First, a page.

My mother taught me how to use a knife and prep at a young age. I started helping her in the kitchen when I was 5 or 6. I would peel potatoes, carrots and apples for her. I shelled peas and beans, chopped herbs, I stirred sauces and I coated baking pans for her cakes. She was very adamant I should not waste anything. I had to learn to scrape the flesh from the peel of an apple and to squeeze a lemon till the last drop. While I prepped, my mother would cook and bond with me. Those were precious years where I learned mothers have infinite patience, women have been working for no money in the kitchen for years, and a savvy cook must know how to use and finish everything she buys to cook for the family. Zero waste cooking, scrap cooking, frugal gourmet, it’s what thrifty and smart women have done for century. I believe the ability to use all parts of produce, reinvent leftovers, not only reheat them in to a chewy microwave blob, repurpose everyday food scraps into useful ingredients, it’s what separates a real cook from the pretender.
Since we never threw away anythings, stale bread turned in to useful bread crumbs and crunchy crostini; used vanilla pods were saved in glass jars to scent sugar and baking powder; the rendered fat from the pancetta was reserved for frying delicious potatoes; we even kept espresso grounds in an air tight container to get rid of odors and to keep ants away. I believe cooking with scraps is a must not only for the thrifty but also our obligation to our enormously abused planet.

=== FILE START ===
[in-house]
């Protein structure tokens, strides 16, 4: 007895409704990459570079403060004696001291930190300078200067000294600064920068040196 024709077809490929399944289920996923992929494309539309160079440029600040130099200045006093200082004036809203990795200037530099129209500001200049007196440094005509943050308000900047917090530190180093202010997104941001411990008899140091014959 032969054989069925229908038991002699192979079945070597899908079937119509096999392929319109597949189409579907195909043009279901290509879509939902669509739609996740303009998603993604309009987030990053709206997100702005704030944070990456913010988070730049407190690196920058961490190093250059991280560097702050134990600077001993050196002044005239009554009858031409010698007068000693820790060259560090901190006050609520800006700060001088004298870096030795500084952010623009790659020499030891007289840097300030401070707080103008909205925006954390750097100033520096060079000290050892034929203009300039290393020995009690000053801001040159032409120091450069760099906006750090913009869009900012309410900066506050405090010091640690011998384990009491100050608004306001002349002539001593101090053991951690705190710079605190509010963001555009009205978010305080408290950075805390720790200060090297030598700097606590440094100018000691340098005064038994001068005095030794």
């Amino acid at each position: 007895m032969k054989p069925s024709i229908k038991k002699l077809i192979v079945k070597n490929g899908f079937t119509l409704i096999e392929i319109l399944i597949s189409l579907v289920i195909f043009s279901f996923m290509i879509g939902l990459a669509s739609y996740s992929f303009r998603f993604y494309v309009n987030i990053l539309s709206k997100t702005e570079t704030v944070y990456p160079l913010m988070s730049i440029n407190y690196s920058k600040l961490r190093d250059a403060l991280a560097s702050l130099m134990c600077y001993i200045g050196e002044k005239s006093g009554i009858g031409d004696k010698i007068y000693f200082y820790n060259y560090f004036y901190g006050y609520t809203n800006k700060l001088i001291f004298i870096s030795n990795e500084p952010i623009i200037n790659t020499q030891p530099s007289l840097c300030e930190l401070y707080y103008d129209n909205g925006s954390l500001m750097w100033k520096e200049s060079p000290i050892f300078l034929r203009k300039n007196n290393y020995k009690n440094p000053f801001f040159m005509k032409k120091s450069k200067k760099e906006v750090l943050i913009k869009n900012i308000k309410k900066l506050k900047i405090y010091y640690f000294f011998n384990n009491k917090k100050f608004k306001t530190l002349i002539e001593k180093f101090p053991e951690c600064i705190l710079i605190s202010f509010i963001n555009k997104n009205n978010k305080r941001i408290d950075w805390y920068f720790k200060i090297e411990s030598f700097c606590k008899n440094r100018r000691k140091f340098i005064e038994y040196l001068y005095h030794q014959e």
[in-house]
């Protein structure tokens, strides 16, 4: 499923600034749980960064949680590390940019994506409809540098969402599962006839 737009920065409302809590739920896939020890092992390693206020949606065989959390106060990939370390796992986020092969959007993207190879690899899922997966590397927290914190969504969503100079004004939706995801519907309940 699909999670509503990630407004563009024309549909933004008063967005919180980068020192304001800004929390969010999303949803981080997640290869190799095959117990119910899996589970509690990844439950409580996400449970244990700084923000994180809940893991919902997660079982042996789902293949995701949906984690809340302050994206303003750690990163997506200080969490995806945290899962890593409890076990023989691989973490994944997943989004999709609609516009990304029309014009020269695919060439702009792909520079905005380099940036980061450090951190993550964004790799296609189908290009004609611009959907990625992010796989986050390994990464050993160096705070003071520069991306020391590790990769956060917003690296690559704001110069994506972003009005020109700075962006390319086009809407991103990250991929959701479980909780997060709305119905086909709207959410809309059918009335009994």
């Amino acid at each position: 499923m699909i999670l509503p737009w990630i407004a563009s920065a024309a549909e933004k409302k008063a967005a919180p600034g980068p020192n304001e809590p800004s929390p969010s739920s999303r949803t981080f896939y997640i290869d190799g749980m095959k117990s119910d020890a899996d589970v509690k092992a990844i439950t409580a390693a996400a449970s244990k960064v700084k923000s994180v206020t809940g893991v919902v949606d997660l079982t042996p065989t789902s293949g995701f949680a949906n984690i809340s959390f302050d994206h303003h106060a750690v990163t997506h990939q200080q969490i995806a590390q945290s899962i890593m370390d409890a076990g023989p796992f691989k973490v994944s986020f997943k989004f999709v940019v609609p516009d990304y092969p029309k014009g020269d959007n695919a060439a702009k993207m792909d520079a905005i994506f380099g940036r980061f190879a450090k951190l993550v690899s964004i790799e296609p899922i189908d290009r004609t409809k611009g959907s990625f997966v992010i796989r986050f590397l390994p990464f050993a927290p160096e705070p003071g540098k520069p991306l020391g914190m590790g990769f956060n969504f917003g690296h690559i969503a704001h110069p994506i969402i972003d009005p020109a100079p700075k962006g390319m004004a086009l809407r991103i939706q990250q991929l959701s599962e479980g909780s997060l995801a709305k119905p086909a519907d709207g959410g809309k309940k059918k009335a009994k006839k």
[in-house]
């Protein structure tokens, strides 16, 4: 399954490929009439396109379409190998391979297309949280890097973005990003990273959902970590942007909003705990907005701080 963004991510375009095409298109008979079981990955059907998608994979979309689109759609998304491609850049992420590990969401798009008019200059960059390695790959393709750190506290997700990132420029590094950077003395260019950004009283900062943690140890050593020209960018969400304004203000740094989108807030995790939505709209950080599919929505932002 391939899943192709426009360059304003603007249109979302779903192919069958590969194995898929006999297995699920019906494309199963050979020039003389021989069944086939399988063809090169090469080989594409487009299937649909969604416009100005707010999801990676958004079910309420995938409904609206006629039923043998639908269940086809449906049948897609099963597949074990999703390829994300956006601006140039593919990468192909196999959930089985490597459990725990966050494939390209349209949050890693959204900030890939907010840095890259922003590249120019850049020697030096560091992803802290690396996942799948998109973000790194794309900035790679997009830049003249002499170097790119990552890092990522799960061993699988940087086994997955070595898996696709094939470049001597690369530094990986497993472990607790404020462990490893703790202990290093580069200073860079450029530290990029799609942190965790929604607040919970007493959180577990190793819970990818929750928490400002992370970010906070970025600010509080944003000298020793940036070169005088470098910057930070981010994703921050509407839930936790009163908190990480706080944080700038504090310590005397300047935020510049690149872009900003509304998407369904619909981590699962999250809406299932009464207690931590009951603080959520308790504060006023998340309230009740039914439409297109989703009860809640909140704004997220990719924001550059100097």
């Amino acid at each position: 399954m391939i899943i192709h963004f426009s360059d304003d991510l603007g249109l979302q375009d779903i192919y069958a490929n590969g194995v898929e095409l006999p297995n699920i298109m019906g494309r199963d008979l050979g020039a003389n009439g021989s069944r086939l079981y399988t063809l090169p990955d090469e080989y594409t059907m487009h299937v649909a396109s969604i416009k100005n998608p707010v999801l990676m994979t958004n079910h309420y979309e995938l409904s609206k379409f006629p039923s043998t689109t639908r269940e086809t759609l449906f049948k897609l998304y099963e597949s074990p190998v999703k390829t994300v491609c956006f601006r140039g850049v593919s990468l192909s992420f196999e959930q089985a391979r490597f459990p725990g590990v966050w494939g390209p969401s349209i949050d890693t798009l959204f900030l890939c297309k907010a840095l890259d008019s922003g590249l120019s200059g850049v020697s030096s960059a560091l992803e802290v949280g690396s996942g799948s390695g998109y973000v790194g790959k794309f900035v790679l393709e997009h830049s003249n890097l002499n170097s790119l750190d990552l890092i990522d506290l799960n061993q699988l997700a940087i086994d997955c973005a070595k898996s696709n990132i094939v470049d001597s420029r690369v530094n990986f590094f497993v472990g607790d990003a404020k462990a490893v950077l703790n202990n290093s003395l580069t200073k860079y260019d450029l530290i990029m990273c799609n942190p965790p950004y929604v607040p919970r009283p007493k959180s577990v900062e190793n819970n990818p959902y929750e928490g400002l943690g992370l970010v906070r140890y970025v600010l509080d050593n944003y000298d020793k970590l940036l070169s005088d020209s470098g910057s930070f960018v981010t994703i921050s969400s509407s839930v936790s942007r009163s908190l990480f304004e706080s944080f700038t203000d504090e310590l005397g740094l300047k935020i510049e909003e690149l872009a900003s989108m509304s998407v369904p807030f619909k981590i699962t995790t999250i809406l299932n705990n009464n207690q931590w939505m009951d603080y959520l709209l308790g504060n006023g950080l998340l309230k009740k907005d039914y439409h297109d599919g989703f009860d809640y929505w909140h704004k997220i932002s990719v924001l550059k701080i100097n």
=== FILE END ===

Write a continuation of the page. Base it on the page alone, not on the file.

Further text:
In the next couple of weeks I’ll be sharing some of my favorite frugal tips and recipes here on my blog as well as in an article, soon to be published, in Reader’s Digest. Today, I’m starting with the basic.
To make my bread crumbs I keep the left overs loafs of breads out on the counter for at least a day. Once the bread is hard and stale I pulverize it in a food processor. If I’m in a rush and I don’t have stale bread I slice fresh bread and bake in the oven at 250F for 10 minutes and then pulverize it. I store the bread crumbs in air tight container for up to two months. I like to add dried herbs to the crumbs, or even grated lemon or orange peel, ground pepper, cayenne pepper or curry powder for a bit of a kick. If I add spices or herbs to the crumbs, I save them in parchment paper for up to one week. Bread crumbs are perfect for breading cutlets, to thicken soups and sauces, to soften meatballs mixes, to line molds and baking pans.
Croutons and Crostini:
Saving energy tip:
Then there is the best ever recipe for hassleback potatoes, a big favorite at my Thanksgiving table. I have attached the recipe below, it’s always a winner.